by Tom Utescher
Behind a 14-point performance by MVP Clare Meyer, a 6’2” freshman, host Germantown Friends won the 29th annual Germantown Community Tournament last Saturday, topping Parkway Northwest High School for Peace and Social Justice, 46-24.
The Tigers, who scored the first 15 points of the contest, also had sophomore Desiree Norwood (11 points) and freshman Martina Kiewek (13 points) earn All-Tournament Team status. GFS had won a Friday semifinal game over Roxborough High School, 38-19, and the team ended the weekend back at the .500 mark, at 2-2 on the season.
“It’s nice to get the wins, and to have the girls be able to transfer things we’ve been practicing into a game setting,” said third-year GFS head coach Mike Lintulahti. “We have one senior, and then we’re playing five freshmen and a sophomore, so a lot of things at the varsity level are still fairly new to most of our players.”
In the other semifinal bout in the tourney, Parkway Northwest defeated Bodine High School for International Affairs, 34-23, and in Saturday’s consolation game Roxborough downed Bodine, 36-28.
The Community Tournament has always recognized and celebrated Germantown Friends’ ties to the surrounding community, and each year at the tourney a Germantown Community Service Award is presented. The honor was shared this year by Pat Bass and Emaleigh Doley.
Bass is a former GFS faculty member who helped found the school’s Community Scholars Program and was an early advocate for victims of AIDS. Doley is the Corridor Manager for the Germantown United Community Development Corporation, and for many years she has worked with this and other organizations to help government better communicate with and serve citizens.
As the girls’ hoops action got underway on Friday, Parkway went past Bodine with the help of a 16-point performance by sophomore guard Amirah Ali, who would be named to the All-Tournament Team the following day.
In the second semifinal, GFS led 9-2 by the close of the first quarter and never looked back. The Tigers received balanced scoring from Kiewek (13 points), Meyer (12) and Norwood (11).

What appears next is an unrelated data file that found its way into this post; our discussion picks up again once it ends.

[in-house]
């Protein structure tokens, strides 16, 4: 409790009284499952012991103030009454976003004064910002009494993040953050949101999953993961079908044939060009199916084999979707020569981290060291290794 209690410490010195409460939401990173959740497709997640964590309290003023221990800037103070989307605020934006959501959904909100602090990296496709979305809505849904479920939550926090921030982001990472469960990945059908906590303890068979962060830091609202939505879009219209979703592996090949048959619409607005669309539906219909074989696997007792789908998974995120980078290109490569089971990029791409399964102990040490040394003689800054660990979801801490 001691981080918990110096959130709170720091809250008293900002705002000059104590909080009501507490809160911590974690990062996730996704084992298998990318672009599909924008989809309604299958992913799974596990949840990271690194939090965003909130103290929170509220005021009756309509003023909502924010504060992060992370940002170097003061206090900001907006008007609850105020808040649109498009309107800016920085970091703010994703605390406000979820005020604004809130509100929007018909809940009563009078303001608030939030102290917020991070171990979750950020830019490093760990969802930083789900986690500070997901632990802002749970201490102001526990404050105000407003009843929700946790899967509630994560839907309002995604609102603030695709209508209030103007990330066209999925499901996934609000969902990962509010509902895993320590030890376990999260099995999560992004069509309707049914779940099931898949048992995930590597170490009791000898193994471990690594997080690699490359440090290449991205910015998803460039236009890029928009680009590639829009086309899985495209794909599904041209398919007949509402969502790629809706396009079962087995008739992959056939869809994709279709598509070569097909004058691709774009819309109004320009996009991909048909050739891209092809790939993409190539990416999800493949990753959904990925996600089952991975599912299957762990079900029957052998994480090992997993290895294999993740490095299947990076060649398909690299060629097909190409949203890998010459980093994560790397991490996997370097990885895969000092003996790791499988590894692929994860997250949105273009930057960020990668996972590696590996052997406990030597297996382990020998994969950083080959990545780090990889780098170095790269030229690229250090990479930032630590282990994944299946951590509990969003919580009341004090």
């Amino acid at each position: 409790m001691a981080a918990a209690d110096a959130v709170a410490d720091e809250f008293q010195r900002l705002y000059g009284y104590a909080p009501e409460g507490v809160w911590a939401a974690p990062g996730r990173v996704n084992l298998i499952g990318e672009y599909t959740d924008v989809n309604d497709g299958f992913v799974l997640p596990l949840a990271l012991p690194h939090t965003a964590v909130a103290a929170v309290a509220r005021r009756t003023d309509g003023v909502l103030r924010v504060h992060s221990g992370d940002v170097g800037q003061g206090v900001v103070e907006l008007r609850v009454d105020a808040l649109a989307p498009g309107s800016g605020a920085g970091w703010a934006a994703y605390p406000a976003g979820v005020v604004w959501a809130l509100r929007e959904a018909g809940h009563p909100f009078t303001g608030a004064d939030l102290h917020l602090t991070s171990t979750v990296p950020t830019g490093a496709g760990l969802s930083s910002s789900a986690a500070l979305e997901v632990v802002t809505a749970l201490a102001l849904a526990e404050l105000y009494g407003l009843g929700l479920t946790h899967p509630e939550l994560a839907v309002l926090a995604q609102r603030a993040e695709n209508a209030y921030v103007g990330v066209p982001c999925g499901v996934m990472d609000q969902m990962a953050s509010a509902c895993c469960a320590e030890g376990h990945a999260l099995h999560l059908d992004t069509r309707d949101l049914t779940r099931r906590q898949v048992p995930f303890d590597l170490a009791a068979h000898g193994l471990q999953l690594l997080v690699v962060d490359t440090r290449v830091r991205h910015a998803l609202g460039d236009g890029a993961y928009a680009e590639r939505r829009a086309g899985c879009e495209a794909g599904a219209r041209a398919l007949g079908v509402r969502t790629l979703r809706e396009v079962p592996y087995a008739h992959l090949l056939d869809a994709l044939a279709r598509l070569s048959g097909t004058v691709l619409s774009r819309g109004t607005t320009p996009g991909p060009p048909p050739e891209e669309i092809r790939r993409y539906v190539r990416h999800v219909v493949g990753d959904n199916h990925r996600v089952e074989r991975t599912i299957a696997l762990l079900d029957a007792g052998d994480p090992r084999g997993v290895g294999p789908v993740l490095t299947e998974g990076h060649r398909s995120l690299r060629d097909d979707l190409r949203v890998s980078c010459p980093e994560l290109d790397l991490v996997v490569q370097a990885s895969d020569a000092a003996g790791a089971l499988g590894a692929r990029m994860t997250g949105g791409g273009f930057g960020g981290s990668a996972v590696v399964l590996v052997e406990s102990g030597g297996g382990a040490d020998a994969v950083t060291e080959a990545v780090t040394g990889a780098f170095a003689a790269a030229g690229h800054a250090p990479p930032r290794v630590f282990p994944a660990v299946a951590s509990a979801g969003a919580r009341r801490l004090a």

Throughout the tournament, games employed the 35-second shot clock that was introduced by the Friends Schools League this season. Germantown Friends’ Lintulahti was asked if he’s doing much clock management training in practice.
“We’ll scrimmage the JV boys, which gives us a chance to play live with the shot clock,” he related. “We haven’t focused a lot on it specifically; we’ve talked about situations we could face in games where the clock will be a factor.”
In Saturday’s championship game, the Tigers’ initial trip down the floor produced a lay-up for Meyer, accounting for the first two of her 10 points in the opening period. Senior Andy Regli hit a lay-up, and then Kiewek scored off a steal to put GFS up 6-0 less than three minutes into the action.
Germantown would progress to a 15-0 lead before Parkway got on the board with a three-pointer from the left wing by Ali. After Meyer banked in a short shot from the lane for her fifth field goal, Ali netted another trey for the visitors to make it 17-6 at the end of the first period.
Freshman forward Cadence Kelly joined in on the scoring for the Tigers as they attained a 24-6 advantage by the middle of the second quarter. Parkway’s Ali traded three-pointers with Kiewek, and although Ali added two points from the foul line at the very end of the half, her squad still trailed 27-11 at the break.
Ali had scored all of Parkway’s points but she also was getting into foul trouble, with three personals in the first half. She picked up her fourth and fifth fouls at the beginning of the third quarter, leaving the game just 90 seconds into the second half.
Solidifying its lead during a 15-3 third round, GFS gave all its reserve players a lot of court time the rest of the way. Parkway was able to take six points off its deficit for a 46-24 final.
Kelly ended up with four points for the winners, who received two points from Regli and two from freshman Claudia Rickels, whose twin sister Caroline also saw action.
Assessing his ball club after four games in eight days, Coach Lintulahti remarked, “I think we’re going to be a good defensive team, and we rebound the ball pretty well. We need to learn how to handle pressure and take better care of the basketball. It’s mainly a matter of building confidence through game experience, and we feel positive about this group because they work hard and they’re willing to learn.”